focusing primarily on while reading. If students focused more on reading each word
correctly and paid less attention to the meaning of what they were reading this
could have affected their comprehension. Fluency could have also played a role. I
noticed that many students had lower fluency scores, especially in the beginning of
the year. Because a lower fluency score would mean a students reading is slower
and choppier, this could also affect comprehension. When reading very slowly, one
or two words at a time, it is very hard to understand what the reading is actually
about. This could also go the other way in regard to the students words per minute
score. I noticed that many students have pretty high scores in this and reading too
fast could also change how much meaning students can get from a text. The levels
of language development that these students were at could also play a role. There
were a few students still in the Letter Name-Alphabetic stage and some students
also in the Within Word Pattern stage which could mean they are still developing
their word solving strategies. A student who struggles to solve words may miss
important information in the text and this would make a difference in regards to
their comprehension. The last thing that I noticed that may be related to the
comprehension score is the fact that students were reading different types of texts
at different assessment points. It seems that students were stronger (and got higher
scores) when reading informational texts than when they read narrative text. This
could also make a difference in what they comprehend.

Studying and analyzing this data has given me a clear view of what the
strengths and needs of this group of learners are. It has shown me that there are
some areas where the students are all very strong, as well as some areas where
they all need more instruction. To effectively teach these students in the areas
where they need further instruction there will be some information that I will still
need to know about them. One thing I would like to know is their learning style. I
would like to find out from their previous teachers what instructional styles worked
for these students and what didnt. I would also like to know on an individual basis
which students learned best in which ways. For example if there are a lot of visual
learners in the class I will want to make sure I have many visual aids in the
classroom to help these students. I will do this because as a teacher I know that all
students are different and learn in different ways. If I choose to teach in only one
way or with one style and it doesnt work for some students they could miss out on
important learning. I need to know how the students learn best in order to give
them the most effective instruction that I can. Another thing I still need to know
about these students is what their background is in regards to learning. What do
they already know? What specific learning that they have already done that will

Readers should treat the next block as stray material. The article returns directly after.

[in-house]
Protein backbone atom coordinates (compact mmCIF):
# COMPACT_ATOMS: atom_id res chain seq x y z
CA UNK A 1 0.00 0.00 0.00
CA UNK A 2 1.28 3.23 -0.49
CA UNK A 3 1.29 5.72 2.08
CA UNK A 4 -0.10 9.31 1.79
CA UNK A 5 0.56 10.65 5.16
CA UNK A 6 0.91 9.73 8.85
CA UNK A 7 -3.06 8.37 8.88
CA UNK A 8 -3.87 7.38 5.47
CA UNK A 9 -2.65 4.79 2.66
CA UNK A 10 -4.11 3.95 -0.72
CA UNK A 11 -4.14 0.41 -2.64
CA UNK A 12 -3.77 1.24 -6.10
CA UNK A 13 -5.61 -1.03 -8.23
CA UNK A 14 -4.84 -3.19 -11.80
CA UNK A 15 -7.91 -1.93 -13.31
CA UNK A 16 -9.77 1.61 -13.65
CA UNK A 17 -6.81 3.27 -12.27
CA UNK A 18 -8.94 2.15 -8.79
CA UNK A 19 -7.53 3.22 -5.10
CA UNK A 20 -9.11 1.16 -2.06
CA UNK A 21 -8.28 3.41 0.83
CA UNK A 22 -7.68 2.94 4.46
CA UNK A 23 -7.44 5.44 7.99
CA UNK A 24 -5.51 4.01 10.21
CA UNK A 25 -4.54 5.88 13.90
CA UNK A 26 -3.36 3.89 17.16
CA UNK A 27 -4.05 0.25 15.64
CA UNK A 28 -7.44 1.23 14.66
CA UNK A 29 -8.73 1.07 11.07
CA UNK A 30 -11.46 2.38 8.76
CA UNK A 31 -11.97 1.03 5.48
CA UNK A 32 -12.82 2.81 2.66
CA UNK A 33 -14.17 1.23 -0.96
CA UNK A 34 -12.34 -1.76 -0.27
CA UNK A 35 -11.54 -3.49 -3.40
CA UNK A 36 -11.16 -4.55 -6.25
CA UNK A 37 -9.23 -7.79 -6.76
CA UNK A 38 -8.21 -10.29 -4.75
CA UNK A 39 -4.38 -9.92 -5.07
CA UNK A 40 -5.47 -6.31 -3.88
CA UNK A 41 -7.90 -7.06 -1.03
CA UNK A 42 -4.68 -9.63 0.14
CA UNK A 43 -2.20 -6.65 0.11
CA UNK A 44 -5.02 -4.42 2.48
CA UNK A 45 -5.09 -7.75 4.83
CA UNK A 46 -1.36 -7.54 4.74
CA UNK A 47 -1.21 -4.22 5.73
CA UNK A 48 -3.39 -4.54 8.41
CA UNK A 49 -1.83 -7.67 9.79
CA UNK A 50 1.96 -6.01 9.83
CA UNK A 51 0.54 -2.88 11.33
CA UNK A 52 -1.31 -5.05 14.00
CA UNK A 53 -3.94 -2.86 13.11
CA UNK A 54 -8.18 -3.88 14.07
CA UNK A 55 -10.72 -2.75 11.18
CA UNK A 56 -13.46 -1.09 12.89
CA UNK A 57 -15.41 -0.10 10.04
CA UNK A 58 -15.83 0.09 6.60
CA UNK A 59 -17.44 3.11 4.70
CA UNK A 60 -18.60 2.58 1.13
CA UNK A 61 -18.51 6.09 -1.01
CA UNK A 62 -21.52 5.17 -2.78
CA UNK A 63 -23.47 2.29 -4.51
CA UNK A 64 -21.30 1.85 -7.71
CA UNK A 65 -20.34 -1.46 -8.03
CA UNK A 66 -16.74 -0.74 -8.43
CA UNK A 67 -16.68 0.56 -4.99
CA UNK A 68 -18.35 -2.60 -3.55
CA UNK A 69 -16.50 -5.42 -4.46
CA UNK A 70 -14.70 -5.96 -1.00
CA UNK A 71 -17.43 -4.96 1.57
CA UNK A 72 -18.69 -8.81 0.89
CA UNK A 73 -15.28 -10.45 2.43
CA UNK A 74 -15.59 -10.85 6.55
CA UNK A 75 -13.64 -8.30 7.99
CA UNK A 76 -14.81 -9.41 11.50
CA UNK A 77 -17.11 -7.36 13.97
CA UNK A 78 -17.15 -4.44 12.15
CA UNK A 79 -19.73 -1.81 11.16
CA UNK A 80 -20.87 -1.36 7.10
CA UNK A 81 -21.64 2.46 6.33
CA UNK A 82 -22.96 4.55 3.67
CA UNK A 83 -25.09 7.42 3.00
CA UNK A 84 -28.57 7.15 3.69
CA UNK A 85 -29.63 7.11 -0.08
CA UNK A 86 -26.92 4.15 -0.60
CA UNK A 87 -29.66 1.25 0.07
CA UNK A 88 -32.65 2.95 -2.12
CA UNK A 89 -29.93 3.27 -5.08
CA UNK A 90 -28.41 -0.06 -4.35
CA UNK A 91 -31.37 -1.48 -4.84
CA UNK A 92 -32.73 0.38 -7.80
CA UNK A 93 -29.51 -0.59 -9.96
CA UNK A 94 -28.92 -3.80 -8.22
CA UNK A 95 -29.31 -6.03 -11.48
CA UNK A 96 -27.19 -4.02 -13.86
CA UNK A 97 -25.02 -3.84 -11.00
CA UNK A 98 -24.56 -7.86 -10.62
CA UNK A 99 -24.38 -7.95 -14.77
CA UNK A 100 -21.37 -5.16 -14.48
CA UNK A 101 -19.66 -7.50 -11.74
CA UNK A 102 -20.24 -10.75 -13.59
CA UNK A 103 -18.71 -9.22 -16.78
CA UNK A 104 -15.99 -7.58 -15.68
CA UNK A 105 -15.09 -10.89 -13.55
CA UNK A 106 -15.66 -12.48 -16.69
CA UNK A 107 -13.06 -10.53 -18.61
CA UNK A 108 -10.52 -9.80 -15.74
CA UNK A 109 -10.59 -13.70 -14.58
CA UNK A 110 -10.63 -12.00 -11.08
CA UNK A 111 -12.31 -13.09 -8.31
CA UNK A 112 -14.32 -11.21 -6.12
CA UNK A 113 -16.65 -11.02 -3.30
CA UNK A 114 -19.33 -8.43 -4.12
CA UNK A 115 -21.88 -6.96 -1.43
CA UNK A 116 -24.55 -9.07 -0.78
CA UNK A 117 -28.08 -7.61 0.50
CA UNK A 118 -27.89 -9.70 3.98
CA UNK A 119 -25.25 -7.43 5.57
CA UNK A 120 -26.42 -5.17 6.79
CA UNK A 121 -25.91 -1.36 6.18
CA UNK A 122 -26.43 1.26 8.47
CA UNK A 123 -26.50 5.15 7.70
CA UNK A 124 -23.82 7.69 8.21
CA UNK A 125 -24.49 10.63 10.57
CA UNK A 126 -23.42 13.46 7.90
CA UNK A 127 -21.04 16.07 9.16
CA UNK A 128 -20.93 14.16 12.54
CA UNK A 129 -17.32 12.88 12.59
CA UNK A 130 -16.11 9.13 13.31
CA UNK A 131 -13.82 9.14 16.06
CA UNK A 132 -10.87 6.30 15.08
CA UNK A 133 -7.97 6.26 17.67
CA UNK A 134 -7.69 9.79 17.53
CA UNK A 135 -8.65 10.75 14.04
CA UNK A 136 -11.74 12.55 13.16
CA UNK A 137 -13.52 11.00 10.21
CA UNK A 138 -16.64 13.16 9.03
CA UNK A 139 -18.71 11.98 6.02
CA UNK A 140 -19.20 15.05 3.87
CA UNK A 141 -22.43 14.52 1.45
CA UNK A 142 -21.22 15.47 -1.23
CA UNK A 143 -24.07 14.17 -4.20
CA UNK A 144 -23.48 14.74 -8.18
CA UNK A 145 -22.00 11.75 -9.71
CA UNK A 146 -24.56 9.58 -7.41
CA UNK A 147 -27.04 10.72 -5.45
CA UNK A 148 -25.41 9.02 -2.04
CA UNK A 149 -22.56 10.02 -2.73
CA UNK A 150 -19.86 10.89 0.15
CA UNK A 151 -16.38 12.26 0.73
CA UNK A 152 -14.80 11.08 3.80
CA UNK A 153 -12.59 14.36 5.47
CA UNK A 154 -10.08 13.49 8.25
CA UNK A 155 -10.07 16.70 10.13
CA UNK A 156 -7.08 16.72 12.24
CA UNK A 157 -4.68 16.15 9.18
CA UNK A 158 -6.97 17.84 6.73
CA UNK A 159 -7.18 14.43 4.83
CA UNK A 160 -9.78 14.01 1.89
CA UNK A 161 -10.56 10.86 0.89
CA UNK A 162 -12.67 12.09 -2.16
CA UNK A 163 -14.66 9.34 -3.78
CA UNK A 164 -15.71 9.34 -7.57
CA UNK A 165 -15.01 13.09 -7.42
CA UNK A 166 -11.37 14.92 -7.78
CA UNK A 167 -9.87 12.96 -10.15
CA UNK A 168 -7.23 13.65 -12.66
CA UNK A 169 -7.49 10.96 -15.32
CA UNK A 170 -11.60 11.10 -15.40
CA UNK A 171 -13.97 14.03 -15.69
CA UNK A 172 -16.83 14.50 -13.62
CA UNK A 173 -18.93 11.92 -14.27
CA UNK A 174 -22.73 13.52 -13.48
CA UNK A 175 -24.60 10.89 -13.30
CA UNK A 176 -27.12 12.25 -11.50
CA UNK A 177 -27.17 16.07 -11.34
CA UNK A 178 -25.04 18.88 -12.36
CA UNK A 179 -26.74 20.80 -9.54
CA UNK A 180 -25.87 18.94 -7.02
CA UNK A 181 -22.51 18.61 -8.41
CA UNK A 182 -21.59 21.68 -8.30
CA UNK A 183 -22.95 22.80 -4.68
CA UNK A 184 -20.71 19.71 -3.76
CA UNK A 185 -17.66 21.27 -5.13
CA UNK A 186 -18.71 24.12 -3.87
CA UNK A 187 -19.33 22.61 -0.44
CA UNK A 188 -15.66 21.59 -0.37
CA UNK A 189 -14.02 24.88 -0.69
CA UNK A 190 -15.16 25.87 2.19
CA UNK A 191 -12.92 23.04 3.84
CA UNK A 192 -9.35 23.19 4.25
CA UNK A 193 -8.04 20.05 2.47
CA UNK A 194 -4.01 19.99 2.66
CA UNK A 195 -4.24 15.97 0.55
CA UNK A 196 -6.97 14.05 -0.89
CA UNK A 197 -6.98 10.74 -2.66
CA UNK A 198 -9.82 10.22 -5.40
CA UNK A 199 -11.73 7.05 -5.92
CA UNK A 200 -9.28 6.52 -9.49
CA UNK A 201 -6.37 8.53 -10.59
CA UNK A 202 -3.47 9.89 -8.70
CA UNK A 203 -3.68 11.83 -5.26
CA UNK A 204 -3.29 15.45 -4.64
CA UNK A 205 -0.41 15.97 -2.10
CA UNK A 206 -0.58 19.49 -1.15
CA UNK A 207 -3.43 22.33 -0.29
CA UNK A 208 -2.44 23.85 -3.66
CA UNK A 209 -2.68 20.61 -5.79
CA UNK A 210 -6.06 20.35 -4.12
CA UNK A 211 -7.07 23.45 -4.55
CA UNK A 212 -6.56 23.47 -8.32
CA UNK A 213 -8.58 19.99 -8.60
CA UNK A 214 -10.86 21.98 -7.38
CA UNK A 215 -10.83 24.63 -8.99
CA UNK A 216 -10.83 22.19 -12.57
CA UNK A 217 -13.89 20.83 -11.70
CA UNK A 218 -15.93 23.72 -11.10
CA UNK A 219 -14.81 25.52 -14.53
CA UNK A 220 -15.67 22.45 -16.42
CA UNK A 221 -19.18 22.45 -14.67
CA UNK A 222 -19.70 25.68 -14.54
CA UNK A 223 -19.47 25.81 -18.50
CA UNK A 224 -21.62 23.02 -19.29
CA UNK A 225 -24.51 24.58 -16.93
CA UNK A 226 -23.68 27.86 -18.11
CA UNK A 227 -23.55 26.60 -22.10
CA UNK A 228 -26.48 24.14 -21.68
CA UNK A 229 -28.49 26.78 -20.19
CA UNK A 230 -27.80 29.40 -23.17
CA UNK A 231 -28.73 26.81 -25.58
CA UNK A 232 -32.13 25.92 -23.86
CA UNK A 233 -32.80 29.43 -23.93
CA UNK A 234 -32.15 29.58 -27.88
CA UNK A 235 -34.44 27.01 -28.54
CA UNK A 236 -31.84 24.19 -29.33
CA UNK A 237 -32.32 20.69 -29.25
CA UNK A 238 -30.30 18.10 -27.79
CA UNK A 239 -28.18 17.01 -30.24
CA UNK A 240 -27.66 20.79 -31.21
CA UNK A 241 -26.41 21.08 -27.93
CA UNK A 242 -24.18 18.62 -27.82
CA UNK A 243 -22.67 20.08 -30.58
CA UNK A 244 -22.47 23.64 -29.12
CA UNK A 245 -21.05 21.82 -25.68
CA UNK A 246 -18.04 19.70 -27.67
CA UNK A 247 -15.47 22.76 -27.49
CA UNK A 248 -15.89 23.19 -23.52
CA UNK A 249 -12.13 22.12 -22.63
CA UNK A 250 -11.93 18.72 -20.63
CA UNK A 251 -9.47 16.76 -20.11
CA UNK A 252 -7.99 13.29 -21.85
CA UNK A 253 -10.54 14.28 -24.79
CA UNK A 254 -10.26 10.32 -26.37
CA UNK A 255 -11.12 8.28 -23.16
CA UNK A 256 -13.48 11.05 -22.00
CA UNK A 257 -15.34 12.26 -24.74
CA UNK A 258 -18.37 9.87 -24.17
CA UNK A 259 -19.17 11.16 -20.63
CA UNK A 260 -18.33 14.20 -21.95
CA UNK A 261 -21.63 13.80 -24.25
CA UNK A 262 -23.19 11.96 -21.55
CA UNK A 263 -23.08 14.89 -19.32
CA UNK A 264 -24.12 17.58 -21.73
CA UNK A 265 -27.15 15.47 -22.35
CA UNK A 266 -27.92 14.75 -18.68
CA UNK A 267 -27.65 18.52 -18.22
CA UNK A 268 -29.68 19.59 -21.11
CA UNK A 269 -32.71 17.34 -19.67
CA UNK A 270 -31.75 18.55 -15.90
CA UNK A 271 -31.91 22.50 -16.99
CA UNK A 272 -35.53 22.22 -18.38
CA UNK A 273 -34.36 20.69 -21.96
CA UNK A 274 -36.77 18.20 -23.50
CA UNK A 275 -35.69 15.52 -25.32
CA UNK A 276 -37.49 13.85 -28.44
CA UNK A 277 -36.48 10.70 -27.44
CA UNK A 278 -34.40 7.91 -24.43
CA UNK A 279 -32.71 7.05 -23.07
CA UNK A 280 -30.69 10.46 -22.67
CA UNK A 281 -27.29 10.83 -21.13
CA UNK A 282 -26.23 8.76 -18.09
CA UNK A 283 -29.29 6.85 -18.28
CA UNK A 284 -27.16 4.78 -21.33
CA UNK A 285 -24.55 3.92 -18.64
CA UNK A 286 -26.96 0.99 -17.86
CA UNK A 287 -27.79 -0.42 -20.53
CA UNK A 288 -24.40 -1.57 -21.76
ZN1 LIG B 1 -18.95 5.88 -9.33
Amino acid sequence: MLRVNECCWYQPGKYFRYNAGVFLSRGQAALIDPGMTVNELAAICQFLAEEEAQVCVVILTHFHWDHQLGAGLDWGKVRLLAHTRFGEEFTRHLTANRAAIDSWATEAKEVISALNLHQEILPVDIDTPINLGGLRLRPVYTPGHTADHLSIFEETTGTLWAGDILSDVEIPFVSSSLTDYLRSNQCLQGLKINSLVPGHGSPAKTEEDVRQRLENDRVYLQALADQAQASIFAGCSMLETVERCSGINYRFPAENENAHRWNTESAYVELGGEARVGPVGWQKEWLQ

help them with the new literacy learning that we will be doing in fourth grade? Since
I know that students learn very well when they can connect old knowledge with new
learning I would like to know what they already know so that I can help them make
these connections. Along with this I would like to know what each students Zone of
Proximal Development is. This is the zone between what students have already
learned, and what their potential for learning is. In order to provide effective
instruction it is important to know this because I do not want to be teaching things
that students have already mastered or things that are not within reach of the
students yet. I need to find the area right in the middle if I want my students to do
their best possible learning. A third thing I would like to know about these students
is exactly where they are in their literacy learning at the beginning of fourth grade. I
have seen their assessment data from third grade however in many of the
assessments there was no data for the end of the year. I need to see what students
learned between the middle of the year assessment and now in order to effectively
teach them what they need. Also, students may or may not have been working on
reading and writing over the summer. There is a possibility that students improved
on or possibly lost some of the learning from third grade over the summer and as a

teacher I need to know this. Along with this I would like to know what each students
Zone of Proximal Development is. This is the zone between what students have
already learned, and what their potential for learning is. In order to provide effective
instruction it is important to know this because as a teacher I want to make sure I
am teaching students exactly what they need. Not something that is too easy or too
hard. The last things I would like to know about these students are their attitudes
and interests about reading and writing. I know that students learn much better
when they are interested and engaged in what they are learning. Therefore if I knew
what students liked to read or write about, I as a teacher could find materials and
lessons that cater to these interests. Doing this will help me engage my students
and promote deeper learning.

Assessments
As a teacher the beginning of the year is when I need to find out the answers
to the questions I still have about my students. According to Fountas and Pinnell
effective teaching begins with what we know about our learners (Chapter 28) and